BHP Billiton plc’s Dividend Prospects For 2014 And Beyond

Many top FTSE 100 companies are currently offering dividends that knock spots off the interest you can get from cash or bonds.

In this festive series of articles, I’m assessing how the companies measure up as income-generators, by looking at dividends past, dividends present and dividends yet to come.

Today, it’s the turn of mining titan BHP Billiton (LSE: BLT) (NYSE: BBL.US).

Dividends past

The table below shows BHP Billiton’s five-year earnings and dividend record.

  2008/9 2009/10 2010/11 2011/12 2012/13
Statutory earnings per share (EPS) 106¢ 229¢ 429¢ 290¢ 204¢
Dividend per share 82¢ 87¢ 101¢ 112¢ 116¢
Dividend growth 17.1% 6.1% 16.1% 10.9% 3.6%

As you can see, BHP Billiton has delivered overall strong — if a little erratic — dividend growth through the last five years. The average annual increase works out at an impressive 10.8% — far ahead of inflation.

Mining companies’ earnings can be volatile from year to year, as they’re hostage to metals prices that are beyond their control. As such dividend cover can also be variable. Nevertheless, over the five-year period, BHP Billiton’s total dividend payout of 498¢ a share was covered a healthy 2.5 times by EPS. For the latest year — a tough one for miners generally — dividend cover was 1.8.

An excellent dividend performance, continuing the company’s exemplary record of increasing the payout through good times and bad.

Dividends present

BHP Billiton has an unusual 30 June financial year-end. As such, the 2012/13 results are in, but the 2013/14 year isn’t yet underway as far as dividends are concerned.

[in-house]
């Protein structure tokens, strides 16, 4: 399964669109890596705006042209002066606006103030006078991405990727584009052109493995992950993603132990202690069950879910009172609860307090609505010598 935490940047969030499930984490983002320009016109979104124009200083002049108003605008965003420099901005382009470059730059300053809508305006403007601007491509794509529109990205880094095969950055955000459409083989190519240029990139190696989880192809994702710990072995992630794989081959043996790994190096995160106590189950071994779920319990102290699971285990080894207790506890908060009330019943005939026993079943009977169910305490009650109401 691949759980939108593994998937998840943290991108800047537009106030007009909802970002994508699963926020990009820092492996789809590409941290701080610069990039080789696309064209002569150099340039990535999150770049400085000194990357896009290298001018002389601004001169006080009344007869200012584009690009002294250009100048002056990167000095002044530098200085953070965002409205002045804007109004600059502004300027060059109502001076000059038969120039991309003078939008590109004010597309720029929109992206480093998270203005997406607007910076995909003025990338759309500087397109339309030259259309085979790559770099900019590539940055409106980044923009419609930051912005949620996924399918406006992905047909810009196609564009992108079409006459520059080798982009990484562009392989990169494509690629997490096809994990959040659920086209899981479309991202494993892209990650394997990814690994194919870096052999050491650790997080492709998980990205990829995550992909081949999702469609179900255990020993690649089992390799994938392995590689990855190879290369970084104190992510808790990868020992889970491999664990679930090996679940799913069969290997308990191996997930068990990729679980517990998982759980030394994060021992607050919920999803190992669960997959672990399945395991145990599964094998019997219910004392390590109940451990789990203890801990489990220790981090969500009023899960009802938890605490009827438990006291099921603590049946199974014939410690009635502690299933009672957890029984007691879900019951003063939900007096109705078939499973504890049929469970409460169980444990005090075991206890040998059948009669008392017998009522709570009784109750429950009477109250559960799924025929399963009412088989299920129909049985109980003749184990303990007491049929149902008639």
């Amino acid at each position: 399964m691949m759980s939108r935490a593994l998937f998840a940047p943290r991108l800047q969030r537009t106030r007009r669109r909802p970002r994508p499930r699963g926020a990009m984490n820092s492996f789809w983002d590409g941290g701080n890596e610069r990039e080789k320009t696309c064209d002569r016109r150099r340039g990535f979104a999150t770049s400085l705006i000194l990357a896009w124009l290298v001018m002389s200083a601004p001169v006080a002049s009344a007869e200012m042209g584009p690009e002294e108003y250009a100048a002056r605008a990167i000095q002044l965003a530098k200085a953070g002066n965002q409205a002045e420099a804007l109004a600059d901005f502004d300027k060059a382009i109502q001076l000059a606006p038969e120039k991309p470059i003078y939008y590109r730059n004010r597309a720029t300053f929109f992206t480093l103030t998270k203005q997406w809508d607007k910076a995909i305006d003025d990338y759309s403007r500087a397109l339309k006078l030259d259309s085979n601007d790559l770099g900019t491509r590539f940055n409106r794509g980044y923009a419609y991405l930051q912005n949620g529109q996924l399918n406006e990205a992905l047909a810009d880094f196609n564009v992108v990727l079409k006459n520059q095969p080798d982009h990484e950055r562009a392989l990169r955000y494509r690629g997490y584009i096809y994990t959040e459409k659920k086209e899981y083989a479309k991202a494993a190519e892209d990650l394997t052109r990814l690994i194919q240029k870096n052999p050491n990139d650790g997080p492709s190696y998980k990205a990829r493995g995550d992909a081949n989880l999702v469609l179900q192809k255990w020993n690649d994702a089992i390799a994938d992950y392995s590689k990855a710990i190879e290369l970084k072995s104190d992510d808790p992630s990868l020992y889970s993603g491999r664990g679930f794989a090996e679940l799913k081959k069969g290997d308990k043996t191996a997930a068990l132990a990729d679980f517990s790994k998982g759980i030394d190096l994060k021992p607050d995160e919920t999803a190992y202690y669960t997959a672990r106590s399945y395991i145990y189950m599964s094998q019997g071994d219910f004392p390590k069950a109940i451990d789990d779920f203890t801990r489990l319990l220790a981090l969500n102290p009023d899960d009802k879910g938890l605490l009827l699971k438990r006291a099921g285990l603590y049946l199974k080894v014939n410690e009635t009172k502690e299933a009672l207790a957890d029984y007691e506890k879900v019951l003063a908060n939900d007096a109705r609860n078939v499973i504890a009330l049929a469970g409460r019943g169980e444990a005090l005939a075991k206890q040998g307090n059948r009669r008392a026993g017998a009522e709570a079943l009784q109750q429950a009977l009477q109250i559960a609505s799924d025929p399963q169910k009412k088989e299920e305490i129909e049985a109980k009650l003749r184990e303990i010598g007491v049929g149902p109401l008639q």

At a share price of 1,845p, BHP Billiton’s 2012/13 dividend of 116¢ (75.82p in sterling) represents a yield of 4.1%.

Dividends yet to come

Analysts see mid-single-digit dividend growth for 2013/14, with the payout rising to 122¢. The consensus forecast for underlying EPS is 258¢ (up 16% on 2012/13’s underlying number), giving dividend cover of 2.1.

Looking ahead to 2014/15, the analysts see further mid-single-digit dividend growth, with a payout of 129¢ pencilled in. The consensus EPS forecast is for a 7% rise to 276¢, maintaining the 2.1 times dividend cover.

The analysts’ EPS forecasts do vary widely around the consensus — much depends on their view of metals prices — but dividend forecasts are more closely clustered.

Shareholders can be optimistic about dividend progress moderately ahead of inflation in the near term, with the prospect of periods of stronger growth during punchier phases of the mining cycle.

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> G A Chester does not own any shares mentioned in this article.